An amicus brief authored by Paul Cassell, the Ronald N. Boyce Presidential Professor of Criminal Law at the College of Law and a University Distinguished Professor of Law, was referenced in oral arguments made today before the Supreme Court of the United States in the case Billy Raymond Counterman v. The People of the State of Colorado, in which Cassell is representing a crime victim pro bono.
Cassell is working as part of a legal team with top-tier litigators at the firm Gibson Dunn in Dallas. The team’s amicus brief was filed on behalf of the victim, Coles Whalen, who is a Colorado-based singer-songwriter who received thousands of threatening Facebook messages from Counterman, a fan.
The Supreme Court has agreed to hear the case in order to consider the issue of what constitutes a “true threat.” After Counterman was found guilty of stalking in a jury trial and was sentenced to prison, he filed an appeal arguing that his jury had not been properly instructed. The Colorado Court of Appeals rejected this argument and maintained that the defendant had made true threats to Whalen, which, although they did not explicitly threaten her, implied a disregard for Whalen’s life and a desire to see her dead.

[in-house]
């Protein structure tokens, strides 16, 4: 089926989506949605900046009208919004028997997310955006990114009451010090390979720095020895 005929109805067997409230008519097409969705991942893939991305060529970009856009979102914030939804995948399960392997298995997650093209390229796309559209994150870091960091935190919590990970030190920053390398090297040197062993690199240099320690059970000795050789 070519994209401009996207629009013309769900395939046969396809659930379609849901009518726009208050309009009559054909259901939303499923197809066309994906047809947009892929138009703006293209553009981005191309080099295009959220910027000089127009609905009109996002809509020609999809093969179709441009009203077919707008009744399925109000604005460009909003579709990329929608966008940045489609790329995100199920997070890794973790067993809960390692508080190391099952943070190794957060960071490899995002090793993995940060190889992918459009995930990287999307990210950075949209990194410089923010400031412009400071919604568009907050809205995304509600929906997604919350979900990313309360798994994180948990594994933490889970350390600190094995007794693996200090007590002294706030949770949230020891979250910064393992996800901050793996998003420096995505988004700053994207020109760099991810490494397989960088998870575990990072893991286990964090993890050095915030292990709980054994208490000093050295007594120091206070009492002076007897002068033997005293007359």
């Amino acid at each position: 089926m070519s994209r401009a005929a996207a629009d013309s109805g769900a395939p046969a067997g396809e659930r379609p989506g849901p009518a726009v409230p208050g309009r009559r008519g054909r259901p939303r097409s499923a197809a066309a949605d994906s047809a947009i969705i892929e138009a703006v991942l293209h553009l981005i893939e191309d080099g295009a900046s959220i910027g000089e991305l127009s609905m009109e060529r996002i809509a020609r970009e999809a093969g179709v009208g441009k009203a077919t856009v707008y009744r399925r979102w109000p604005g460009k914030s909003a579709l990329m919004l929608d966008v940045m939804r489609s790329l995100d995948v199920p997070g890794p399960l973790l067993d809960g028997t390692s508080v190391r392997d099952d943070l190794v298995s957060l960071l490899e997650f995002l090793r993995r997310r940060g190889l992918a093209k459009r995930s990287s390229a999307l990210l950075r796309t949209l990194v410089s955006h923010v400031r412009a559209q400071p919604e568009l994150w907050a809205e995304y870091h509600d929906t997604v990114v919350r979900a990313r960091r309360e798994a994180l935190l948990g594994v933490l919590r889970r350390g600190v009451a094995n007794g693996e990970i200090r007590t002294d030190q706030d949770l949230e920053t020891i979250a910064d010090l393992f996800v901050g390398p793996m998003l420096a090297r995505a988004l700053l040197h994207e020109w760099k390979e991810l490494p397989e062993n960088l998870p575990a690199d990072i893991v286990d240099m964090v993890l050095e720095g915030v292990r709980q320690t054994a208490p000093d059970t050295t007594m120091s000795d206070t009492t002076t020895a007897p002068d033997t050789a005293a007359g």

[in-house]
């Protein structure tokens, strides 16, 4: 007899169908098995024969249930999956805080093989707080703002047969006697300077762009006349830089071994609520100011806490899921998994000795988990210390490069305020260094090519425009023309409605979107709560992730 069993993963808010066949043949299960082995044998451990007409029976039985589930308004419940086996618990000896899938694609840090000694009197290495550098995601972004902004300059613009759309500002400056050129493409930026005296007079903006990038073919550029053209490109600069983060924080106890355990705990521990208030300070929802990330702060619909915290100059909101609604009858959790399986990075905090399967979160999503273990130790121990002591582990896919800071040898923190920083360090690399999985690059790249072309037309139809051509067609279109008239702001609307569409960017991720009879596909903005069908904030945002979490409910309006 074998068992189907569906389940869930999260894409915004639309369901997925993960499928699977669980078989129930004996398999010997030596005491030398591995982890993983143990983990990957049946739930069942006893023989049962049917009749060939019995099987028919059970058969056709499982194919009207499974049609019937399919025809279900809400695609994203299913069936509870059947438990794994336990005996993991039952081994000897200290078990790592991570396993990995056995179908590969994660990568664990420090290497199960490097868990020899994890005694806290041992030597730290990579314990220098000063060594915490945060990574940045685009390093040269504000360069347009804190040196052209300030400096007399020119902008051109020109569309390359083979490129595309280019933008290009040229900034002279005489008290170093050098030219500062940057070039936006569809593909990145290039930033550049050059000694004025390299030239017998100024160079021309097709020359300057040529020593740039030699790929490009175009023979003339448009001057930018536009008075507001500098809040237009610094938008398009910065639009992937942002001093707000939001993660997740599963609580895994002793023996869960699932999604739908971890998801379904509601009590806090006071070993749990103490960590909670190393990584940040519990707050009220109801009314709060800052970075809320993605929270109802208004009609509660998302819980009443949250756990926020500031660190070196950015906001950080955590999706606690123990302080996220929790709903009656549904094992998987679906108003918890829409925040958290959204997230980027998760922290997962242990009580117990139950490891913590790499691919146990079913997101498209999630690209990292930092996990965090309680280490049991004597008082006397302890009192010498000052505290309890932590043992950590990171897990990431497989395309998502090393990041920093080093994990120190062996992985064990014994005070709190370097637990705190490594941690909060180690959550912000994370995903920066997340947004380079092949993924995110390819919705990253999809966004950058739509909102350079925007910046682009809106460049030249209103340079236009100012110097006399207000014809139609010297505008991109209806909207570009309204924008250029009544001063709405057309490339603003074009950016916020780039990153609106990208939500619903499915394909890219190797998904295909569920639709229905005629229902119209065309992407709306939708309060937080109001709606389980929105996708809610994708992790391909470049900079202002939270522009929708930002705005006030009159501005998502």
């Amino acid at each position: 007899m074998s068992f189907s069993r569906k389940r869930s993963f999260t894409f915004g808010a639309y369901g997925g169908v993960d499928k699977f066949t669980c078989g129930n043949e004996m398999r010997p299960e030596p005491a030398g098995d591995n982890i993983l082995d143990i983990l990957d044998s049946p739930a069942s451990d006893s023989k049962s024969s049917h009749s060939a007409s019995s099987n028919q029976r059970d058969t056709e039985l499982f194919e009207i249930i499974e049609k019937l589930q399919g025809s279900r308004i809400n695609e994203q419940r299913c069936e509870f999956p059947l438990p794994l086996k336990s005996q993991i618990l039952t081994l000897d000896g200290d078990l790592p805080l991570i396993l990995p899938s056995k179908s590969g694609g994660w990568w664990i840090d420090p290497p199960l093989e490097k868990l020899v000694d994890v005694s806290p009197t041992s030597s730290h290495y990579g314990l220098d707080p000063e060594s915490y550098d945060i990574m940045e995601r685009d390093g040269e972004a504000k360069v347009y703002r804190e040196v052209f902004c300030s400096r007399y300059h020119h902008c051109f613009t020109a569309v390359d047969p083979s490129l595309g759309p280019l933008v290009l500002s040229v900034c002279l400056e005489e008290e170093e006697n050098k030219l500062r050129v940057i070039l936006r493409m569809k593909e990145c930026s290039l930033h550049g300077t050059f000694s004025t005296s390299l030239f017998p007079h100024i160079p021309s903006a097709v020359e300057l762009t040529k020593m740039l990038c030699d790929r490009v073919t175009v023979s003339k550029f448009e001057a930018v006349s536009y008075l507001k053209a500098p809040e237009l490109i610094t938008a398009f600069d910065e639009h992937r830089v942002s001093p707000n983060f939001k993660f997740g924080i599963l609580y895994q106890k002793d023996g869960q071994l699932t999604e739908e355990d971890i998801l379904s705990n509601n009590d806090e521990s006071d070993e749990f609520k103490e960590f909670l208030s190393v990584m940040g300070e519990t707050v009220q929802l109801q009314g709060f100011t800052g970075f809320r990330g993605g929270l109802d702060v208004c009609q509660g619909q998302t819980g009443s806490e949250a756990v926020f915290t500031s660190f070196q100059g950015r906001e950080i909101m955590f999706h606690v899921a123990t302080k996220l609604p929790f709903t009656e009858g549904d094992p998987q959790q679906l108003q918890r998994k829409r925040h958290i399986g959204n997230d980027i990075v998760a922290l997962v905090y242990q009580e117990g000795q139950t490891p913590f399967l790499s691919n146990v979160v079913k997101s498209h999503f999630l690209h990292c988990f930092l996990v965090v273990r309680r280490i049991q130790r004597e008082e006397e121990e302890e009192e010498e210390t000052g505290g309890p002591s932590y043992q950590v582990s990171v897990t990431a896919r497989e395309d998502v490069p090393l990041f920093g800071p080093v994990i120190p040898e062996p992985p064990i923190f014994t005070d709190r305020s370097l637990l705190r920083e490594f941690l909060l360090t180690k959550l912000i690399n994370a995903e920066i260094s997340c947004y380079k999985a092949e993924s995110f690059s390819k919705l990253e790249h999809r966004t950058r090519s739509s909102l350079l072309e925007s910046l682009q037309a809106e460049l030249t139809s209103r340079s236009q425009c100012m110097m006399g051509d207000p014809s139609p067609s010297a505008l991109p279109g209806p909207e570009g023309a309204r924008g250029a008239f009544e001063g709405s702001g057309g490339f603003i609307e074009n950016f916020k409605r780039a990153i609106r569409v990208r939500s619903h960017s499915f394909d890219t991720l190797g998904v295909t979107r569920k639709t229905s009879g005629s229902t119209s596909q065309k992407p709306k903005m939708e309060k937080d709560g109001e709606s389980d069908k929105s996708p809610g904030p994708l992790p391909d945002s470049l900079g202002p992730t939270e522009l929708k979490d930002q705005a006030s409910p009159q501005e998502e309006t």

In January 2023, the United States Supreme Court agreed to review the case, which centers on the question of whether, in order to establish that a statement is a true threat unprotected by the First Amendment, “the government must show that the speaker subjectively knew or intended the threatening nature of the statement, or whether it is enough to show that an objective ‘reasonable person’ would regard the statement as a threat of violence.”
“Punishing egregious conduct like Counterman’s, while necessary to protect victims and vindicate their rights, poses no threat to free speech,” says Cassell in the amicus brief. Whalen “has an interest not only in seeking justice for herself but also in ensuring that other victims who are stalked, threatened, and harassed can receive the same protection and support that she did.”
The outcome of this case will be significant in determining how interpersonal threats are interpreted, and could have major implications for the protection given to victims of stalking and other forms of harassment.